The nation this week suffered through what many like the Washington Post’s Dan Balz called the worst presidential debate in living memory. There’s quite a difference between such debate brawls and the more civil debates we see in presidential primaries that are different in a key respect: inclusion of more longshot candidates. Parties see giving those candidates a voice as ultimately making their party more united and stronger.
Greater voter choice would make our democracy as a whole stronger. It’s time to embrace and accommodate it. One state shines the way: Maine. Voters approved and confirmed ranked choice voting for congressional and state elections in two ballot measures in 2016 and 2018, and this year the legislature extended RCV to its presidential election and future presidential primaries. We can take hope from Maine’s state motto of Dirigo (“I lead” in Latin) and slogan of “the way life should be.”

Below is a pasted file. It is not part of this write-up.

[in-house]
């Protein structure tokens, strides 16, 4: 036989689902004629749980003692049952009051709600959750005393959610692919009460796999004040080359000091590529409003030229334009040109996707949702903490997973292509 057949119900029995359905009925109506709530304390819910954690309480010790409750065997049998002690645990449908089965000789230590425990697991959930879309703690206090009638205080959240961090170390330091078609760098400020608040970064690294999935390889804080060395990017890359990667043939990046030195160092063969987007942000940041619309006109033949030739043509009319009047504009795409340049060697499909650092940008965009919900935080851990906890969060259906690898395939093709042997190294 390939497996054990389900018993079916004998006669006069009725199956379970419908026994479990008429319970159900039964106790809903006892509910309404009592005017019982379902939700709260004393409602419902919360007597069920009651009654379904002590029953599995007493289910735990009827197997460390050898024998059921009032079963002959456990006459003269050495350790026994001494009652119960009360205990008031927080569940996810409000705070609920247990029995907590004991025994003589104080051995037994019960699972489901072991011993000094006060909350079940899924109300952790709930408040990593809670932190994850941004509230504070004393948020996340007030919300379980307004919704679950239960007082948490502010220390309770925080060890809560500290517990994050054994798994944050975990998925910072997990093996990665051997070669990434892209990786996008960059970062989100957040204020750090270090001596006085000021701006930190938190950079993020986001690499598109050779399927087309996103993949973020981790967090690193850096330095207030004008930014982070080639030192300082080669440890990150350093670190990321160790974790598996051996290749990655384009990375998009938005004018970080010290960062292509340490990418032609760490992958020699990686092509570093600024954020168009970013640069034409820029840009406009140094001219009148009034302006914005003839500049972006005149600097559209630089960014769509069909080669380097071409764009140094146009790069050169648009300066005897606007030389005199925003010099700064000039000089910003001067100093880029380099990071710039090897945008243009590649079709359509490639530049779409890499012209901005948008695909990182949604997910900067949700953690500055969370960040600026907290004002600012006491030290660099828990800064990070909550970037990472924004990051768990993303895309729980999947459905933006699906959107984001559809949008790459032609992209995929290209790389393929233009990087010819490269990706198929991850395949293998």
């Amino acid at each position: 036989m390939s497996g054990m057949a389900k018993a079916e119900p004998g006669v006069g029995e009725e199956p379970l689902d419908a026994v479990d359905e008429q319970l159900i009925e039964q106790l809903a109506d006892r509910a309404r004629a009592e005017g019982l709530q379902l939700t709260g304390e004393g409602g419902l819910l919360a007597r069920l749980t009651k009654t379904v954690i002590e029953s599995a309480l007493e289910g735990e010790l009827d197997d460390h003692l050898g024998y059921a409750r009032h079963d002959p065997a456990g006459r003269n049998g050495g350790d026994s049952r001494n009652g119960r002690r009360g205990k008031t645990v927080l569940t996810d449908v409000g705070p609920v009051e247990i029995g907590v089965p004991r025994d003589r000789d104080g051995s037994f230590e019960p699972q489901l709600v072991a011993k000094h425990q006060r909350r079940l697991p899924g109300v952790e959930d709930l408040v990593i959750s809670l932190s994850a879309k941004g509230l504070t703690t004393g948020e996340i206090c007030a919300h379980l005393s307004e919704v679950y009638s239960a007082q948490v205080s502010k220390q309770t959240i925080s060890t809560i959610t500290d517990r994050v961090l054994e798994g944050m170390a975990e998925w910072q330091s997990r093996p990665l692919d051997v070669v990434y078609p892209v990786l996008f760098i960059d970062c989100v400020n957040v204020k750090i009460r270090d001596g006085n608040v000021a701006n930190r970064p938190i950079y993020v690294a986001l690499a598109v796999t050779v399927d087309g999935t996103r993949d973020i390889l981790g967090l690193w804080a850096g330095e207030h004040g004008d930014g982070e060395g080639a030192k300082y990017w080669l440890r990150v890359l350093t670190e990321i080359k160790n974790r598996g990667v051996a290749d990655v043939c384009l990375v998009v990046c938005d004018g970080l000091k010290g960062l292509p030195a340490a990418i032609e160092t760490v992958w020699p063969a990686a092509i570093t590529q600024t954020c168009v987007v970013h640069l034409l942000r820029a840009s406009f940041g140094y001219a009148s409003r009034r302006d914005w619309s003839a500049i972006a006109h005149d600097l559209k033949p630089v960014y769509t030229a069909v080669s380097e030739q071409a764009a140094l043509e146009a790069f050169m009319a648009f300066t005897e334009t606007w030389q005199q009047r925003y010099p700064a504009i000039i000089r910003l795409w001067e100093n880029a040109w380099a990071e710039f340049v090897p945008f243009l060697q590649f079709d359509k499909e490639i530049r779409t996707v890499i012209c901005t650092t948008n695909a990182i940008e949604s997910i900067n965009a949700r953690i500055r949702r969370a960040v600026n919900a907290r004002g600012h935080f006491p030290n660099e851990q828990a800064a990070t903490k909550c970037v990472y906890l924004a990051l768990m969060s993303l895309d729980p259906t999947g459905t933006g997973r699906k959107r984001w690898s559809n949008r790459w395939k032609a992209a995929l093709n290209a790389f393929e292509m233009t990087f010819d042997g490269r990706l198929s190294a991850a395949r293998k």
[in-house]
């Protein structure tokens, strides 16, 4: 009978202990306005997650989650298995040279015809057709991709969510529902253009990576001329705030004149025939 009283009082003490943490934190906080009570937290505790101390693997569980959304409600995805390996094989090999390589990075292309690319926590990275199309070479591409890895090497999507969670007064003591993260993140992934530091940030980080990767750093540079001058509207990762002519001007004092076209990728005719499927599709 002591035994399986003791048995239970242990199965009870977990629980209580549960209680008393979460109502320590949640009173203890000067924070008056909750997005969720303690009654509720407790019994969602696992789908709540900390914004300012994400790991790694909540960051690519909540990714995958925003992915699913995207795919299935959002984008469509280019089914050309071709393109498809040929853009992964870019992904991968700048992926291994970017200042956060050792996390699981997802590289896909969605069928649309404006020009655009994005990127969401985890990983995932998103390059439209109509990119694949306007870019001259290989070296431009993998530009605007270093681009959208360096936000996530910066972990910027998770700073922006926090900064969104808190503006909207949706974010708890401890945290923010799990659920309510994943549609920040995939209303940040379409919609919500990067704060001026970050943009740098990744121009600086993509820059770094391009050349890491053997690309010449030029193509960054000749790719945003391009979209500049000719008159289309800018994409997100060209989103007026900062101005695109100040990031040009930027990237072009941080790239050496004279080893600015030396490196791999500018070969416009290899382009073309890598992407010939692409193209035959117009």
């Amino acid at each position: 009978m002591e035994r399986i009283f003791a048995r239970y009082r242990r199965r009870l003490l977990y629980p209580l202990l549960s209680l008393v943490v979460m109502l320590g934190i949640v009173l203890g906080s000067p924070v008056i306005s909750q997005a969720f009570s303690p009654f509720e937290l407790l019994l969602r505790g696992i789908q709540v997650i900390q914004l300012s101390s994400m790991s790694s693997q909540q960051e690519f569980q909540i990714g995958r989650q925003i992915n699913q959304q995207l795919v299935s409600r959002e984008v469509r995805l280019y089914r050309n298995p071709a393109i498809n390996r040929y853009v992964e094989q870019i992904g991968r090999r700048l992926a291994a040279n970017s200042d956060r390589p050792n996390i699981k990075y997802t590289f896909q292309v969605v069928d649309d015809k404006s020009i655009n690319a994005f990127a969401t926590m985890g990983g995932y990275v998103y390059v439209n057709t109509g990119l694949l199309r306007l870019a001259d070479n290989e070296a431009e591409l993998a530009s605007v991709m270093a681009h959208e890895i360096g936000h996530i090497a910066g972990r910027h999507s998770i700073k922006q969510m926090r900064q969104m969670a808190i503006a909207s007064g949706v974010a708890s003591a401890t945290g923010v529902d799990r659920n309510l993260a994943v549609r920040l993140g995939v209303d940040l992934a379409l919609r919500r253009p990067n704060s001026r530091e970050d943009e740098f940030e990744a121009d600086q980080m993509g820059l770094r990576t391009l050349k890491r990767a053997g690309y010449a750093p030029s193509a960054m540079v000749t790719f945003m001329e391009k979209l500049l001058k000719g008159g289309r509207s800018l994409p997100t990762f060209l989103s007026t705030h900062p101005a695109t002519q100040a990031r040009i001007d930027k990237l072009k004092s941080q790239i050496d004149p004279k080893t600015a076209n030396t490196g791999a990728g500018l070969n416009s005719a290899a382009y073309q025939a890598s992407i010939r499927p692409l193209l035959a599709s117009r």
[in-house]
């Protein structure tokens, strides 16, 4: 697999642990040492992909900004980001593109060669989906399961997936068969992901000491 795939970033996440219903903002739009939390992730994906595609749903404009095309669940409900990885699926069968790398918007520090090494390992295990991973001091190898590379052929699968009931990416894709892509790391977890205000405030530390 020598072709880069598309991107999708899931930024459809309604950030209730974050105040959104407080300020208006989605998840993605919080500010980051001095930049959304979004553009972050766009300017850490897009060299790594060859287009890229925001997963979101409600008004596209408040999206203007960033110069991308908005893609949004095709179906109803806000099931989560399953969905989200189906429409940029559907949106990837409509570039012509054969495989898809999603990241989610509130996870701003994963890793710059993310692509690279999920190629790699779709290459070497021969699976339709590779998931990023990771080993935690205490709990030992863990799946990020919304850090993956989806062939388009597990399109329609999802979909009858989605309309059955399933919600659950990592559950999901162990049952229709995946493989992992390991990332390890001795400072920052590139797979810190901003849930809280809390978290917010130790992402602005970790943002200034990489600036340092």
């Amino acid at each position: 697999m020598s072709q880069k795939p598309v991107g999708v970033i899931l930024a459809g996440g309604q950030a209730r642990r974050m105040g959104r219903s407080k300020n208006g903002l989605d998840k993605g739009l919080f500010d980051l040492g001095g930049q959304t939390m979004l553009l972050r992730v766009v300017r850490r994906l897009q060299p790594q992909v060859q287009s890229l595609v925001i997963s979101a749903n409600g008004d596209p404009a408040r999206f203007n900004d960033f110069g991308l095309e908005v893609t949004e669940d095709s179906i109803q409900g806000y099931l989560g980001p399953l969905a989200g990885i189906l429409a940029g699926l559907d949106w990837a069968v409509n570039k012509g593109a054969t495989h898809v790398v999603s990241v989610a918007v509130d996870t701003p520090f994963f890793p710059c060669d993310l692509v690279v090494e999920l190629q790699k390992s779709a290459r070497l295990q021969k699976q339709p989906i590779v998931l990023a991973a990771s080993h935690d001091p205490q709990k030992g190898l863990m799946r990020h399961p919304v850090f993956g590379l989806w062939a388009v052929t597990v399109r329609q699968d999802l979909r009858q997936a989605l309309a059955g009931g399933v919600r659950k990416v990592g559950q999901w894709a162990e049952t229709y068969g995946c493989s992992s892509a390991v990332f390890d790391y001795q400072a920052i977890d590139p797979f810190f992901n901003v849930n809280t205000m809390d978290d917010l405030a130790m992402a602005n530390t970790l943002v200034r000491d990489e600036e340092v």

There in fact are additional candidates running for president this year. The Libertarian Party’s presidential nominee on every state ballot, the Green Party nominee is on ballots in more than half of states and the Constitution Party nominee on ballots in more than a third. Because of how our single-choice system works, however, such candidates are considered by the media typically for the impact they might have as “spoilers” rather than what they could contribute to a debate about our nation’s future.
If Maine’s laws were the national norm, that calculation would be reversed. Maine’s U.S. Senate election debates this year have included all four ballot-qualified candidates without any talk of “spoilers.” Given that more than three in five Americans support an enduring third party in a recent Hill poll and given the tenor of last night’s debate, we can’t enact ranked choice voting fast enough. It’s the way democracy should be.